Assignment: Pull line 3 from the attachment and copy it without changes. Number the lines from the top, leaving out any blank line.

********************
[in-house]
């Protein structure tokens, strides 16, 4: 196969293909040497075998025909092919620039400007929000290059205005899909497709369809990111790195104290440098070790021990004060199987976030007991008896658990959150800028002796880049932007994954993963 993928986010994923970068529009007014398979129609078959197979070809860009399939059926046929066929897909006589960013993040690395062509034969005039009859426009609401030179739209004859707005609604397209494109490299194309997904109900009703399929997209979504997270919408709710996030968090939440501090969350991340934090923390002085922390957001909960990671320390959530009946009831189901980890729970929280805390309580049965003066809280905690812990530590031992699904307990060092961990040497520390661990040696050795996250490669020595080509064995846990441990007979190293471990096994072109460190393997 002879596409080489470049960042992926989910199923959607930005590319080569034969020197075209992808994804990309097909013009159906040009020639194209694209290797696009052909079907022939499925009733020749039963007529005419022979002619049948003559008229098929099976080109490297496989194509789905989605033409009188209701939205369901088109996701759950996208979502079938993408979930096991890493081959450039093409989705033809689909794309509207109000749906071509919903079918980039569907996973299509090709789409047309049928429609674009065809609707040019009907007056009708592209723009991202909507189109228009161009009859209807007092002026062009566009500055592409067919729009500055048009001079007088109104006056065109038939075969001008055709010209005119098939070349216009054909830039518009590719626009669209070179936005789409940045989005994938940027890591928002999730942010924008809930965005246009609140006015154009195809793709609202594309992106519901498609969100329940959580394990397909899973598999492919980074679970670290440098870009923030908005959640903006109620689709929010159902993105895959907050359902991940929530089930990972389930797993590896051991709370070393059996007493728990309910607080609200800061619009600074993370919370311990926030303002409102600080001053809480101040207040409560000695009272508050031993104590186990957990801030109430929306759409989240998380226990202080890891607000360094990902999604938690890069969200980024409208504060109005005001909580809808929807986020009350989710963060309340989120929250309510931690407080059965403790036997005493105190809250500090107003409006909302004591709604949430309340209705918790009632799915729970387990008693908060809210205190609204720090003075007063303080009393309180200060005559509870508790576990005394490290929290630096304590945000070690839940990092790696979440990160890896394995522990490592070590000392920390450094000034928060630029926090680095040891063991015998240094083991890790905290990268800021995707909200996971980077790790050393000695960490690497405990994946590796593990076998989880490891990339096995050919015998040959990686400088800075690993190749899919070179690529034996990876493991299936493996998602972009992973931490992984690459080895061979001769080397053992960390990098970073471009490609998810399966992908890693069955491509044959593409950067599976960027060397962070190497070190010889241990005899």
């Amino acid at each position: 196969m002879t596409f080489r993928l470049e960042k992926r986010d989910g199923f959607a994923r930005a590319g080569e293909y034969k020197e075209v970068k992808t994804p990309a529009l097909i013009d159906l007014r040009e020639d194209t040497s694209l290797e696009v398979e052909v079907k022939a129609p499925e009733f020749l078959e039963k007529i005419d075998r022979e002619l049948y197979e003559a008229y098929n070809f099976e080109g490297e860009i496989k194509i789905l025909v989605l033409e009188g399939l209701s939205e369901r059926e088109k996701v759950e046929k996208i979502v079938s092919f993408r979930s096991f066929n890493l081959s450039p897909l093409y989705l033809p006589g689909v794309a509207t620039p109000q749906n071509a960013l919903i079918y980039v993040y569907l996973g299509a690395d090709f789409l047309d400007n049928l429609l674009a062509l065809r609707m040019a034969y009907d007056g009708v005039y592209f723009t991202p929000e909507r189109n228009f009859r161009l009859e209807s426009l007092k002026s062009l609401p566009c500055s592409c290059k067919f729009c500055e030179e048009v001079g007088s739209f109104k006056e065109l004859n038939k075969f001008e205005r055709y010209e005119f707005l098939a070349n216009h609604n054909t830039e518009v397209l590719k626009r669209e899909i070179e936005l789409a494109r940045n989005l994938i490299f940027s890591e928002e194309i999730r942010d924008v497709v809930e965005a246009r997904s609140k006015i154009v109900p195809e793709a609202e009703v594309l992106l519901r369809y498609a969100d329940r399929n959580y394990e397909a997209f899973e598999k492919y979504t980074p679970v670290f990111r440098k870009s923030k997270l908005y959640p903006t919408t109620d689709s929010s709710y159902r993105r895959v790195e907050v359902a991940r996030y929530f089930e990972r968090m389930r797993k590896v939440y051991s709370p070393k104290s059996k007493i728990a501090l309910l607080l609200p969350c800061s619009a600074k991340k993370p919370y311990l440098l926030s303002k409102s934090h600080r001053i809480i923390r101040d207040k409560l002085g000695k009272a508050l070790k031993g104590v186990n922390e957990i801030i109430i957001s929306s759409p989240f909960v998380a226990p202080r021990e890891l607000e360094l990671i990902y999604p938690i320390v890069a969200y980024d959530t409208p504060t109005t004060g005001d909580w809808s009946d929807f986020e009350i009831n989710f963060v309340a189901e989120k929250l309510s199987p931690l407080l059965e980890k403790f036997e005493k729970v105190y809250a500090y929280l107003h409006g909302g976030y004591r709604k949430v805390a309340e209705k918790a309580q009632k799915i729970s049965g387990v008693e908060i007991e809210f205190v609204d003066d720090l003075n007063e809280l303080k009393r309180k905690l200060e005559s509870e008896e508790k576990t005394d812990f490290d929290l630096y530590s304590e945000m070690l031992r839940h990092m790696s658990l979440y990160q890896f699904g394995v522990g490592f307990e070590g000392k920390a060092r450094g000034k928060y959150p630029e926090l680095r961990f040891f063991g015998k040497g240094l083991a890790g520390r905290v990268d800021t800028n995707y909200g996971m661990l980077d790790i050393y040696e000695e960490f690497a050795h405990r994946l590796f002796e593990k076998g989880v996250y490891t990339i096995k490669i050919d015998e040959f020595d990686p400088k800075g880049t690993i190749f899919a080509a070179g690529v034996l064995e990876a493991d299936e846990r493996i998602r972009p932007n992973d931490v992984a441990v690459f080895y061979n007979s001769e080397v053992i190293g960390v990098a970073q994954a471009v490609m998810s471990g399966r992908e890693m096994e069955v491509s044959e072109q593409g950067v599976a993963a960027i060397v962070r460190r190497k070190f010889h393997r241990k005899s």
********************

């Amino acid at each position: 196969m002879t596409f080489r993928l470049e960042k992926r986010d989910g199923f959607a994923r930005a590319g080569e293909y034969k020197e075209v970068k992808t994804p990309a529009l097909i013009d159906l007014r040009e020639d194209t040497s694209l290797e696009v398979e052909v079907k022939a129609p499925e009733f020749l078959e039963k007529i005419d075998r022979e002619l049948y197979e003559a008229y098929n070809f099976e080109g490297e860009i496989k194509i789905l025909v989605l033409e009188g399939l209701s939205e369901r059926e088109k996701v759950e046929k996208i979502v079938s092919f993408r979930s096991f066929n890493l081959s450039p897909l093409y989705l033809p006589g689909v794309a509207t620039p109000q749906n071509a960013l919903i079918y980039v993040y569907l996973g299509a690395d090709f789409l047309d400007n049928l429609l674009a062509l065809r609707m040019a034969y009907d007056g009708v005039y592209f723009t991202p929000e909507r189109n228009f009859r161009l009859e209807s426009l007092k002026s062009l609401p566009c500055s592409c290059k067919f729009c500055e030179e048009v001079g007088s739209f109104k006056e065109l004859n038939k075969f001008e205005r055709y010209e005119f707005l098939a070349n216009h609604n054909t830039e518009v397209l590719k626009r669209e899909i070179e936005l789409a494109r940045n989005l994938i490299f940027s890591e928002e194309i999730r942010d924008v497709v809930e965005a246009r997904s609140k006015i154009v109900p195809e793709a609202e009703v594309l992106l519901r369809y498609a969100d329940r399929n959580y394990e397909a997209f899973e598999k492919y979504t980074p679970v670290f990111r440098k870009s923030k997270l908005y959640p903006t919408t109620d689709s929010s709710y159902r993105r895959v790195e907050v359902a991940r996030y929530f089930e990972r968090m389930r797993k590896v939440y051991s709370p070393k104290s059996k007493i728990a501090l309910l607080l609200p969350c800061s619009a600074k991340k993370p919370y311990l440098l926030s303002k409102s934090h600080r001053i809480i923390r101040d207040k409560l002085g000695k009272a508050l070790k031993g104590v186990n922390e957990i801030i109430i957001s929306s759409p989240f909960v998380a226990p202080r021990e890891l607000e360094l990671i990902y999604p938690i320390v890069a969200y980024d959530t409208p504060t109005t004060g005001d909580w809808s009946d929807f986020e009350i009831n989710f963060v309340a189901e989120k929250l309510s199987p931690l407080l059965e980890k403790f036997e005493k729970v105190y809250a500090y929280l107003h409006g909302g976030y004591r709604k949430v805390a309340e209705k918790a309580q009632k799915i729970s049965g387990v008693e908060i007991e809210f205190v609204d003066d720090l003075n007063e809280l303080k009393r309180k905690l200060e005559s509870e008896e508790k576990t005394d812990f490290d929290l630096y530590s304590e945000m070690l031992r839940h990092m790696s658990l979440y990160q890896f699904g394995v522990g490592f307990e070590g000392k920390a060092r450094g000034k928060y959150p630029e926090l680095r961990f040891f063991g015998k040497g240094l083991a890790g520390r905290v990268d800021t800028n995707y909200g996971m661990l980077d790790i050393y040696e000695e960490f690497a050795h405990r994946l590796f002796e593990k076998g989880v996250y490891t990339i096995k490669i050919d015998e040959f020595d990686p400088k800075g880049t690993i190749f899919a080509a070179g690529v034996l064995e990876a493991d299936e846990r493996i998602r972009p932007n992973d931490v992984a441990v690459f080895y061979n007979s001769e080397v053992i190293g960390v990098a970073q994954a471009v490609m998810s471990g399966r992908e890693m096994e069955v491509s044959e072109q593409g950067v599976a993963a960027i060397v962070r460190r190497k070190f010889h393997r241990k005899s």